Mantis shrimp, a group of aggressive, reef-dwelling crustaceans, take more than one first-place ribbon in the animal kingdom. Outwardly, they resemble their somewhat larger lobster cousins, but their colorful shells contain an impressive set of superpowers.
Now, scientists are finding that one of those abilities — incredible eyesight — has implications for people with cancer that are potentially lifesaving.
“They have these ridiculous eyes that sense so many things at once,” says Sam Powell, a doctoral student in computer science and engineering at Washington University in St. Louis. “It’s been very interesting figuring out what we can do with that, that helps out humans.”
Powell is part of a collaborative team of engineers and wildlife biologists, co-led by Viktor Gruev at the University of Illinois at Urbana-Champaign. They’re working on a set of imaging technologies inspired by the ability of the mantis shrimp to detect polarized light. With the camera the team is developing, Gruev says, cancer surgeons might one day be able to much more clearly see the margins of the tumors they need to remove.
Mantis shrimp come in two varieties. There are the “smashers” and the “spearers,” named for their attack modes when hunting prey. With their spring-loaded, weaponized legs, these predators can crack a snail shell or harpoon a passing fish in a single punch.
The speed of these attacks has earned the mantis shrimp a world record: fastest strike in the animal kingdom. At 30 times faster than the blink of an eye, the attack is so swift that it can vaporize nearby water molecules, producing bubbles where no bubbles should be.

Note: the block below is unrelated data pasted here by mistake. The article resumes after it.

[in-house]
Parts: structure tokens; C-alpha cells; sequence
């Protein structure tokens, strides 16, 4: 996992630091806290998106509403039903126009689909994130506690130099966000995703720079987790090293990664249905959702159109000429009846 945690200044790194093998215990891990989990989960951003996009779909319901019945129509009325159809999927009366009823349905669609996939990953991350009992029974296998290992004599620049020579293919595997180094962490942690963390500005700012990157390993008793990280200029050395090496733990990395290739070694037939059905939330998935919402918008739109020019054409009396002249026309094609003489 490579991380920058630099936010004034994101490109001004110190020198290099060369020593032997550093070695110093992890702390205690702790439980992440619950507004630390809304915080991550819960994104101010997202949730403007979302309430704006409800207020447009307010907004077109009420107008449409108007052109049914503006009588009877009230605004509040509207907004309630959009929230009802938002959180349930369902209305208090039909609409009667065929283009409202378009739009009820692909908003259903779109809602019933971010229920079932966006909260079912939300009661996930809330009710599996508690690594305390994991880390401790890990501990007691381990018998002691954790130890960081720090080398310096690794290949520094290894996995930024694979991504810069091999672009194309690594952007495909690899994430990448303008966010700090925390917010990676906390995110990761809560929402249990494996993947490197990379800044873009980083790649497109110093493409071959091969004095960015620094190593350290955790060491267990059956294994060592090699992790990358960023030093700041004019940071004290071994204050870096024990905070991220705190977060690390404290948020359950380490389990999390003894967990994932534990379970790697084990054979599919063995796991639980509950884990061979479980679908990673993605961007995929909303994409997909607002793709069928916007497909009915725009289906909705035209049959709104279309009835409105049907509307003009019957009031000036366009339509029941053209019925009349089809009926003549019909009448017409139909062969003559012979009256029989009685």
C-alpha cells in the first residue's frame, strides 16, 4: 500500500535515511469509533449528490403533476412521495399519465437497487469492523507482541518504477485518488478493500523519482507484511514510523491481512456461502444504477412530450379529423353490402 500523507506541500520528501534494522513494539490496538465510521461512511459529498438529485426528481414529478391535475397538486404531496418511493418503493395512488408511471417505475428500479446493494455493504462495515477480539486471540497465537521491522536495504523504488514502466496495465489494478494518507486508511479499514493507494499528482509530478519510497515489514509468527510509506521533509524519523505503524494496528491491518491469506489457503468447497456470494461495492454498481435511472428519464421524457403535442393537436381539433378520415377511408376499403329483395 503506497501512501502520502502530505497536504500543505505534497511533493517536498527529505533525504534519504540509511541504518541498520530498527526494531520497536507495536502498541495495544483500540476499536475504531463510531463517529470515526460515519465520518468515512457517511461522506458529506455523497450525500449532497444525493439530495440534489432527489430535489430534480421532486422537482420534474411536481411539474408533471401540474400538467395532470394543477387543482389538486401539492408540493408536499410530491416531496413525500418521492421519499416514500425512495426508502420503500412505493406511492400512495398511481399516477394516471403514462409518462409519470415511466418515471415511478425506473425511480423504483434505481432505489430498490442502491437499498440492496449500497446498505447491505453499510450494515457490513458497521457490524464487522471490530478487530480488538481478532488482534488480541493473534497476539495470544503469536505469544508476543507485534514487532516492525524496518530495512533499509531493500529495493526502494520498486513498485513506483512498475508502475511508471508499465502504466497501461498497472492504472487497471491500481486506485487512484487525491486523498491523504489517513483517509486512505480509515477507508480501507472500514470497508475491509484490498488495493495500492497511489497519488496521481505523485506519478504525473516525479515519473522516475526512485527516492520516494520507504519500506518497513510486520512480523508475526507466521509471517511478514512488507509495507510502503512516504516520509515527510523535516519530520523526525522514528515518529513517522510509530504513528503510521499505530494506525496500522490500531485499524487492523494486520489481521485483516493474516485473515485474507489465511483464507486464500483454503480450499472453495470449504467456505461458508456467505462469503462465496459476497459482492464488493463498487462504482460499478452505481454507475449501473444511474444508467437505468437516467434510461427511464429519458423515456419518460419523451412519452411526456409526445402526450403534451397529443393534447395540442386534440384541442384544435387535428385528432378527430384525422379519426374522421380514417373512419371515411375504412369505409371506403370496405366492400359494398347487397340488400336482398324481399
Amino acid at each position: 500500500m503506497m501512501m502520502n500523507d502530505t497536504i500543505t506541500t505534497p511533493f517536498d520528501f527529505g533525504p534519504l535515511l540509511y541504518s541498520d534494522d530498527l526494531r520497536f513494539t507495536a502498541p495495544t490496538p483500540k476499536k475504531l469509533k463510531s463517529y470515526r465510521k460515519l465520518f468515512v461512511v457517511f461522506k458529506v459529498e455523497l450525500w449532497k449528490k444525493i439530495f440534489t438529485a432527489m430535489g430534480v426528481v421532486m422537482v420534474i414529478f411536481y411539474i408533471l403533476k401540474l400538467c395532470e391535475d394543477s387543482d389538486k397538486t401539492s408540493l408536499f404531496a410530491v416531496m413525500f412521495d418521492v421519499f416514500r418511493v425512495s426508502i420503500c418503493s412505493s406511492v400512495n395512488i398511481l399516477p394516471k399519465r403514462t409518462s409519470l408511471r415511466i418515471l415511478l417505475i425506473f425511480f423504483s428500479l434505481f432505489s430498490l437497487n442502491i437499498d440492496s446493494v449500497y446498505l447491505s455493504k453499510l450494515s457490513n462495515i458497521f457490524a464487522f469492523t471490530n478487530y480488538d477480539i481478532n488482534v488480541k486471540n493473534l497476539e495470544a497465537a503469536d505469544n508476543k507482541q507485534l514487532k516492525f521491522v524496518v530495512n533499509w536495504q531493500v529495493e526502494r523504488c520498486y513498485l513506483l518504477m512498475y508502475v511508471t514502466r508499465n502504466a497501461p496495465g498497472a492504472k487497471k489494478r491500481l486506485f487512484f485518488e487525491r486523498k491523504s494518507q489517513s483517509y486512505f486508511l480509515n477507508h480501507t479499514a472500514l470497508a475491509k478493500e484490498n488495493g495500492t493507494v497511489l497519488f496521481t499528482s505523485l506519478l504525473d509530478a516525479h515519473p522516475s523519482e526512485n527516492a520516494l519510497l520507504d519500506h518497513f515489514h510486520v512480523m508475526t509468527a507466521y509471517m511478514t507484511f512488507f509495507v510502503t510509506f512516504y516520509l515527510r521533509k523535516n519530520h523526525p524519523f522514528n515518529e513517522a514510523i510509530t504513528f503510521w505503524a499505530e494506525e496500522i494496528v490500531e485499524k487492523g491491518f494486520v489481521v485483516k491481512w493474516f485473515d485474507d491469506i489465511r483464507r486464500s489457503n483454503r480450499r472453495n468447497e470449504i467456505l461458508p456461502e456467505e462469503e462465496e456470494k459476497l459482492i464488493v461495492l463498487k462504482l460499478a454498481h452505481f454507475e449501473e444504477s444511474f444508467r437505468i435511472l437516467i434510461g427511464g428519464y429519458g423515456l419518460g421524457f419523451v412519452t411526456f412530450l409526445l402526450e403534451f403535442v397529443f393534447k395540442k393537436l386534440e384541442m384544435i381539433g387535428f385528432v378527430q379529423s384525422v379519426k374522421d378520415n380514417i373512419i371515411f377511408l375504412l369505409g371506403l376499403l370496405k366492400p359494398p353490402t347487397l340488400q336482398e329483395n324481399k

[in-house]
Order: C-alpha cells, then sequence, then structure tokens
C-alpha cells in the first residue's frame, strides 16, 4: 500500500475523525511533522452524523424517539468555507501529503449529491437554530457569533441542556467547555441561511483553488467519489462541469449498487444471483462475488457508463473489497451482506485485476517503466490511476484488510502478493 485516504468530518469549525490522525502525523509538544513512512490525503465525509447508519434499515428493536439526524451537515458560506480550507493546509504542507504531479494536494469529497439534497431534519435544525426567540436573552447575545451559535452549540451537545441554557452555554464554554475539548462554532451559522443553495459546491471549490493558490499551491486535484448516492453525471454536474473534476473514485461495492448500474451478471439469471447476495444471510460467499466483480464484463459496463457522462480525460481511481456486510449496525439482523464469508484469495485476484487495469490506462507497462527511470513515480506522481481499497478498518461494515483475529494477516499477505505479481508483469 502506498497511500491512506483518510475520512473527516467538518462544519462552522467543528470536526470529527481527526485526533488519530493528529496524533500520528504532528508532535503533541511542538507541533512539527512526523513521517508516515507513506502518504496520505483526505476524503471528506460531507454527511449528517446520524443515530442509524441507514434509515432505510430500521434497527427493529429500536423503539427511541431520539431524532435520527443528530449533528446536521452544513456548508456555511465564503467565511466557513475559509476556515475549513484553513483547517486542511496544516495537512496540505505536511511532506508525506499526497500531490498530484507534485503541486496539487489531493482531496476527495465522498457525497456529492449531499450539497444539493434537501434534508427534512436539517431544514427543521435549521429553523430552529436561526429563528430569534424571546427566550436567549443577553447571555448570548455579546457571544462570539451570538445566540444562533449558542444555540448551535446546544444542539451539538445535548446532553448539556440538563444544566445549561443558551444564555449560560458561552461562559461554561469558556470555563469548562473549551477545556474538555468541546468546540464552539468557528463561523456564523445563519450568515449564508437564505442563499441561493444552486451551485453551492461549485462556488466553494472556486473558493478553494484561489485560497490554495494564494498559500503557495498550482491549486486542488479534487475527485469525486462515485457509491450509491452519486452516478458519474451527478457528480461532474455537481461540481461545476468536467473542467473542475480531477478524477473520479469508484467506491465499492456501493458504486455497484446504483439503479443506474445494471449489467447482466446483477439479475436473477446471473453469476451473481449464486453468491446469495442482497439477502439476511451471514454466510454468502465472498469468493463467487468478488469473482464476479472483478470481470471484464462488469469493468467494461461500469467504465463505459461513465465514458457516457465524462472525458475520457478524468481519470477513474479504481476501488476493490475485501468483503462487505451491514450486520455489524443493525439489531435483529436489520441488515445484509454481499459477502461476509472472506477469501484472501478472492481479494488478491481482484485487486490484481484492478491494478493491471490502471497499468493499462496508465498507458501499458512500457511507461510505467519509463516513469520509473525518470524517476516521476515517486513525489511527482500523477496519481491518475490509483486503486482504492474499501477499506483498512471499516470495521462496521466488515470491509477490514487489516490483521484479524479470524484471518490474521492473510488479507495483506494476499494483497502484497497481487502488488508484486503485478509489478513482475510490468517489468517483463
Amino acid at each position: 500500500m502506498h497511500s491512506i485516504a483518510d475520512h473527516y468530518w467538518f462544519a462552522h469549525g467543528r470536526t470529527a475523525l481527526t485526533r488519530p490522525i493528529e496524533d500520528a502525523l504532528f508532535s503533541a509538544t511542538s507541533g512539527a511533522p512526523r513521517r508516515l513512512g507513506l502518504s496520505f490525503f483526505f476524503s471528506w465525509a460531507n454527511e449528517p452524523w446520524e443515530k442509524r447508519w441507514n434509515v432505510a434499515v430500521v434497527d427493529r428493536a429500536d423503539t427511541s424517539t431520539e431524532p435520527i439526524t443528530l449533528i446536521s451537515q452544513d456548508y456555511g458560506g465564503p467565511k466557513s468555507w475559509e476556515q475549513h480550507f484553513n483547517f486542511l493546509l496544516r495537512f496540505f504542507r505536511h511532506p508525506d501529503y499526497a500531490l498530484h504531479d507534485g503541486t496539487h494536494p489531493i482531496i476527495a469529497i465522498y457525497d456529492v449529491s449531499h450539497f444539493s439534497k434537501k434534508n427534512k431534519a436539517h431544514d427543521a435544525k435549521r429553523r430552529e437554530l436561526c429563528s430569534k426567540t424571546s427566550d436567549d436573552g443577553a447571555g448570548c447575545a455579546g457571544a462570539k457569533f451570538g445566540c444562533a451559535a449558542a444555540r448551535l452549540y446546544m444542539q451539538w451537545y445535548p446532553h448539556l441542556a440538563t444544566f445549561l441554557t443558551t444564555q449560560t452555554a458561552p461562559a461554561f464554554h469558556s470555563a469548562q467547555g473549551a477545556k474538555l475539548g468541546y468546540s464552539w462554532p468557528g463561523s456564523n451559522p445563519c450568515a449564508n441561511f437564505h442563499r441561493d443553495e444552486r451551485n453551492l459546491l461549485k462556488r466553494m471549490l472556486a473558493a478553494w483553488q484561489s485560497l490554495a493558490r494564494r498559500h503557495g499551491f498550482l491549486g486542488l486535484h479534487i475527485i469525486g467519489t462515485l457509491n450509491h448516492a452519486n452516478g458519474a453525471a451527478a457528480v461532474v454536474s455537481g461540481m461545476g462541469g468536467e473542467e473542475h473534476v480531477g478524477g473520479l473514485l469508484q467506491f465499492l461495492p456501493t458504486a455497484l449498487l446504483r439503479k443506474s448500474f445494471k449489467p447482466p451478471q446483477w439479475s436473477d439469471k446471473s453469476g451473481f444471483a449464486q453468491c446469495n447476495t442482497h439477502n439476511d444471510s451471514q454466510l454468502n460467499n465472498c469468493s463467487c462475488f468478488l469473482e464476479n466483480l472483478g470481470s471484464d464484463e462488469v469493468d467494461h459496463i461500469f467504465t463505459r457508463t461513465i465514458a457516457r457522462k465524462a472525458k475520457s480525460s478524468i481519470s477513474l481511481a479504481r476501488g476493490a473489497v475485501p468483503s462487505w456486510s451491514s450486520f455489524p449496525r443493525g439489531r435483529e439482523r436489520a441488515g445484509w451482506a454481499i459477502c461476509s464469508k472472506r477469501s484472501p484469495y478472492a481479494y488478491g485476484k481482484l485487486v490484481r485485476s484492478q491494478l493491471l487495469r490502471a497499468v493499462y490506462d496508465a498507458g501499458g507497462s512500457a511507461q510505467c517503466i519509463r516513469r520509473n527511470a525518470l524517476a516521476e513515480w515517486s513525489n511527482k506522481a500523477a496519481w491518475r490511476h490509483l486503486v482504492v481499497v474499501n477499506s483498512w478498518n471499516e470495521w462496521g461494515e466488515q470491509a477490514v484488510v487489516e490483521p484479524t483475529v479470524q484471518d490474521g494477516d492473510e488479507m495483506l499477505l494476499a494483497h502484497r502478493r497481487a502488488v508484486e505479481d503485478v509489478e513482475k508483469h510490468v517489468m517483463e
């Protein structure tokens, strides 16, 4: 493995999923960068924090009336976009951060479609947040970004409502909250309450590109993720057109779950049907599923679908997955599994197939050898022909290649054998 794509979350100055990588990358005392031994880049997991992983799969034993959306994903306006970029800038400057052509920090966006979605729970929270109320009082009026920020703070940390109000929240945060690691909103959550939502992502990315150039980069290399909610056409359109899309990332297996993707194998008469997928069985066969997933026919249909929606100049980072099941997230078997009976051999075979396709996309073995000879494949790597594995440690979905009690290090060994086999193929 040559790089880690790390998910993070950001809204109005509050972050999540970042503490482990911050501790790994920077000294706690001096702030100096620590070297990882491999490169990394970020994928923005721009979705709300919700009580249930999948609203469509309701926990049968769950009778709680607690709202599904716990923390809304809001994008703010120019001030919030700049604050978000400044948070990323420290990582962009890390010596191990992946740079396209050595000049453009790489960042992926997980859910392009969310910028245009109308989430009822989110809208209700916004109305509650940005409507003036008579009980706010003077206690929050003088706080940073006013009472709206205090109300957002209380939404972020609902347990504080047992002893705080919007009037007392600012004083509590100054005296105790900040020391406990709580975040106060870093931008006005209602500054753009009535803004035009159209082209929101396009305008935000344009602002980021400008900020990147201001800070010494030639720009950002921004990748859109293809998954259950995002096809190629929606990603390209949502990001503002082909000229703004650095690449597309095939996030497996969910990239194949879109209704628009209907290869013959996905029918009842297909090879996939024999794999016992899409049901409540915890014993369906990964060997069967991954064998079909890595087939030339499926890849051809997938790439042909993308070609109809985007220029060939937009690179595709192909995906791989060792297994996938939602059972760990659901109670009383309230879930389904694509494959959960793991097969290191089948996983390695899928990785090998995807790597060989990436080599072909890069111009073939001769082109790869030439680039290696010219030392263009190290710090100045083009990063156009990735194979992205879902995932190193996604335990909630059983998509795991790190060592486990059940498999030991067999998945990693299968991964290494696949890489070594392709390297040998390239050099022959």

The mantis shrimp’s powerful punch is aided by its world-class eyesight. Like the eyes of most crustaceans and insects, the mantis shrimp’s are made up of thousands of light-trapping facets — picture a fly’s eye — known as ommatidia.
What’s unique to the mantis shrimp is the way the ommatidia of each eye are divided into three sections, each moving independently. That means mantis shrimp vision is able to triangulate distance using up to six images in the brain.
“That’s important for an animal that makes its living smashing and spearing things,” says Roy Caldwell, a mantis shrimp specialist in the integrative biology department at the University of California, Berkeley.
But the power of the mantis shrimp eye doesn’t end there. Mantis shrimp can perceive an attribute of light that eludes our naked eyes: polarization.
Sunlight is messy — a jumble of wavelengths moving in all directions at once. But some surfaces — say, the scale of a fish, or a pair of polarized sunglasses — have a way of changing the light they reflect or transmit, organizing it so it moves in a single plane.
We humans can’t really tell this is happening. But the mantis shrimp eye has extra sensors that let it analyze the angle of the light wave. That means the shrimp is able to make out where in its neighborhood light is being polarized, and where it isn’t. So the polarizing surfaces of fish, crabs and other potential prey look more vivid against the less polarized backdrop of water.
This ability to detect and visually capitalize on polarized light “is very common in animals,” says Thomas Cronin, a research biologist and professor at the University of Maryland, Baltimore County. “In fact, we’re among the few that don’t use polarized light very much, if at all.”